In Mexico the Christmas holidays are celebrated in a big way. There are religious processions and prayers. The children gather on Christmas Eve. Toy animals called piñatas are crafted from papier-mâché and brightly colored crepe strips. They are hung high from trees and filled with candies, dried fruits, nuts, and small presents. Children are blindfolded as each one tries to break the piñata with a stick. Finally it opens showering down all the treats. As the days came closer and closer to Christmas, Rosa thought of Guadalajara more and more.
Her New York relatives were busy getting ready for the holidays. There was a lot of shopping to do and a turkey with all the trimmings to prepare and also some favorite Mexican dishes. The house was decorated and a tree put up. One night Uncle Carlos wanted to go to town and show Rosa the big tree and fancy toy store. The tree had two rows of beautiful angles in front of it. They began to walk uptown when Rosa saw a giant circle hanging between the buildings. It was the snowflake on 57th Street.
She began to count the triangles inside each circle. They were all isosceles, six facing up, six facing down, each containing smaller triangles. Rosa had recently learned that isosceles triangles have two sides of equal length. Uncle Carlos told her how beautiful snow was and showed her how to make paper snowflakes when they got home from their walk. She decided this was the best present to bring back to Mexico.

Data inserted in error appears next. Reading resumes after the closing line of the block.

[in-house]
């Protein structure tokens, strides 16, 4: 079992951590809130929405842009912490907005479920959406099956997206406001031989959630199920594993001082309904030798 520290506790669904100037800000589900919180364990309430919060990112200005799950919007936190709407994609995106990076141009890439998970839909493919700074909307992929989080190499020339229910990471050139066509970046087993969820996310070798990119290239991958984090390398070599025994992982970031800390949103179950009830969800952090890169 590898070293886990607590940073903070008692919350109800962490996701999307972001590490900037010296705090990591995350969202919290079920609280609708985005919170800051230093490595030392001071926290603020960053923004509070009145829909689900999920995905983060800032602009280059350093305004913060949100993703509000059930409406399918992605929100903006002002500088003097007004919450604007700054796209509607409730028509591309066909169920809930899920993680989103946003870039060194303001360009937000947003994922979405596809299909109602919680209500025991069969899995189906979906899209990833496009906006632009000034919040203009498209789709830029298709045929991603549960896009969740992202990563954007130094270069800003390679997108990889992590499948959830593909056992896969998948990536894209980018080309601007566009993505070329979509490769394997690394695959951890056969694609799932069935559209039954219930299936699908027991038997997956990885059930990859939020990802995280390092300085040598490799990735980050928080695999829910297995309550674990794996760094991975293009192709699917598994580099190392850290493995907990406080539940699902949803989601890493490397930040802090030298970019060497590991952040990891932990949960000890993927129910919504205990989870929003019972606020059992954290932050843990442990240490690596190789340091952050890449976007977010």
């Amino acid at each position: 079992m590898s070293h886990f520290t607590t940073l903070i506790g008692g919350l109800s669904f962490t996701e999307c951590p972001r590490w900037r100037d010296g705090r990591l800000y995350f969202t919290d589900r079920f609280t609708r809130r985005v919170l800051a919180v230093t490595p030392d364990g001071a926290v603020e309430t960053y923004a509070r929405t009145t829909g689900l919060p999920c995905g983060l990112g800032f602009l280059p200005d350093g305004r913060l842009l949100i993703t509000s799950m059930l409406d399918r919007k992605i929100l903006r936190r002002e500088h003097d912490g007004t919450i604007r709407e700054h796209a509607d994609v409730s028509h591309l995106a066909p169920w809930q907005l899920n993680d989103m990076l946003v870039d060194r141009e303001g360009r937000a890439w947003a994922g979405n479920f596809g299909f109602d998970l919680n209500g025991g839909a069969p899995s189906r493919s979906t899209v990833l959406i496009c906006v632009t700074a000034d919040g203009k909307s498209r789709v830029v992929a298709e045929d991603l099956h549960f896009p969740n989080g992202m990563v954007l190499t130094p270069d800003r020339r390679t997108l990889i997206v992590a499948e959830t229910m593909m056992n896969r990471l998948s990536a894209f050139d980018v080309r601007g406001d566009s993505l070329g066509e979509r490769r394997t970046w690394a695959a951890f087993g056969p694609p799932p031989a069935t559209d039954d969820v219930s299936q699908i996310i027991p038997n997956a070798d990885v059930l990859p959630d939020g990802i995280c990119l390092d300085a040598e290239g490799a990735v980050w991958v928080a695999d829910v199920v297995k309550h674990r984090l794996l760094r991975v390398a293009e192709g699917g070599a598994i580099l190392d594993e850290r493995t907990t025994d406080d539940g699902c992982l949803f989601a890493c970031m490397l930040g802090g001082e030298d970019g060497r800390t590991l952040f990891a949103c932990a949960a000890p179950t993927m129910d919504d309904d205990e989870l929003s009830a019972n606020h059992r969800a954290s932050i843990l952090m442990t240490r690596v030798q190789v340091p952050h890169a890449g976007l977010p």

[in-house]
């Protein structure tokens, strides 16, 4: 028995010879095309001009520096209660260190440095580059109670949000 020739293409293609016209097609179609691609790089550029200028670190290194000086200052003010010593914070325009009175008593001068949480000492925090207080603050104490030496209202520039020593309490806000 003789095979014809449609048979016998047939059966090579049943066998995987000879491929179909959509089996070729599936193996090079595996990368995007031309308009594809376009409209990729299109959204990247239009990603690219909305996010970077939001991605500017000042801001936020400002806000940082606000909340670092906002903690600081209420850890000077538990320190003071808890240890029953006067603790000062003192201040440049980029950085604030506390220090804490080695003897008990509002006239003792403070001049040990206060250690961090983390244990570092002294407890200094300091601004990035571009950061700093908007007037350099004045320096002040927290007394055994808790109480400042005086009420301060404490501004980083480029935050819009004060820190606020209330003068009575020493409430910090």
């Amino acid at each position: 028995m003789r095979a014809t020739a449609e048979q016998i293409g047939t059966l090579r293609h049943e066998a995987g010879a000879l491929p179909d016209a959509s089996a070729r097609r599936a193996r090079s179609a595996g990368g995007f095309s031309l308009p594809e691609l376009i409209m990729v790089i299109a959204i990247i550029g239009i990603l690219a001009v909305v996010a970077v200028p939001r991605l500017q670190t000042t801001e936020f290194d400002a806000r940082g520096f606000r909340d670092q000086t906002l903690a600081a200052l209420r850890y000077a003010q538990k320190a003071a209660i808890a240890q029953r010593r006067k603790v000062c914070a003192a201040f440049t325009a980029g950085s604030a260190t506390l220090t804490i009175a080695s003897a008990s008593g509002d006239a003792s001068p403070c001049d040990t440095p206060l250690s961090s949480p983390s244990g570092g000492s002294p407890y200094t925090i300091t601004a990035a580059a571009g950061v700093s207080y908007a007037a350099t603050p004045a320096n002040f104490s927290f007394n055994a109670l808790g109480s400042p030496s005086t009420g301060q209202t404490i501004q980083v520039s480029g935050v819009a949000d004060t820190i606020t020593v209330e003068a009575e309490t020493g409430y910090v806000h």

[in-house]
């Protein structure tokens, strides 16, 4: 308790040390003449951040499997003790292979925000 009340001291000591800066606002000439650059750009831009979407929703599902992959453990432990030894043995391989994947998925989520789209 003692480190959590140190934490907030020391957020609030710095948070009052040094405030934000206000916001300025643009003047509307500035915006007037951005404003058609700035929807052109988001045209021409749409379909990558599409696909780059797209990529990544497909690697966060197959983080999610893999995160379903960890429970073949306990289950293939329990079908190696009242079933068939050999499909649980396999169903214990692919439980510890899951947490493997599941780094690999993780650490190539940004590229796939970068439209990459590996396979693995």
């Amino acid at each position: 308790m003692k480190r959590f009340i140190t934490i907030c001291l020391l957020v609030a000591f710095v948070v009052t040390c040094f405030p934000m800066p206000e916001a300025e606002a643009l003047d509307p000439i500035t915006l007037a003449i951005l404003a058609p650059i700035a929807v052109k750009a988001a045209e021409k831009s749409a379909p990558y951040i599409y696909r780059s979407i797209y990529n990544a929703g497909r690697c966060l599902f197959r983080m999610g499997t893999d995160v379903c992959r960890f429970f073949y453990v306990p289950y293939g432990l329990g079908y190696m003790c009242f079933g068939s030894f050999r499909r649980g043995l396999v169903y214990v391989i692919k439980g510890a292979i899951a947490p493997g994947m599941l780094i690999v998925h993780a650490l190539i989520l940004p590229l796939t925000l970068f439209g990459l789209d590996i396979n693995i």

They bought the nicest paper and worked for days making the most imaginative patterns possible. Rosa began to wish it would snow so she could see how it really looked. On the radio, weather experts kept predicting flurries. Finally Christmas day arrived with roast turkey. Good things to eat were piled high on the table. The family ate mountains of food, and it seemed the feasting would never end.
When raindrops changed to snowflakes, it amazed Rosa. They were not at all like the white triangles she expected. Snowflakes were minute, hardly big enough to fit on a pin. A hush filled the lightness of the air, and all grew quiet with the snowfall! She loved the way the flakes circled and swirled in geometric patterns of pristine white cones. It’s true that snowflakes eventually touch ground and melt, but before they do, they whirl in every direction like small galaxies of soft stars that display the wonders of their cosmos for all to see.
Before Rosa was ready, it was time to say goodbye to New York and her wonderful relatives and travel back to Mexico. We are not certain if she lived happily ever after, but we do know that Rosa became a scholar of both geometry and snowflakes.
Joan McNerney’s poetry has been included in numerous literary magazines such as Seven Circle Press, Dinner with the Muse, Moonlight Dreamers of Yellow Haze, Blueline, and Halcyon Days. Three Bright Hills Press Anthologies, several Poppy Road Review Journals, and numerous Kind of A Hurricane Press Publications have accepted her work. Her latest title is Having Lunch with the Sky and she has four Best of the Net nominations.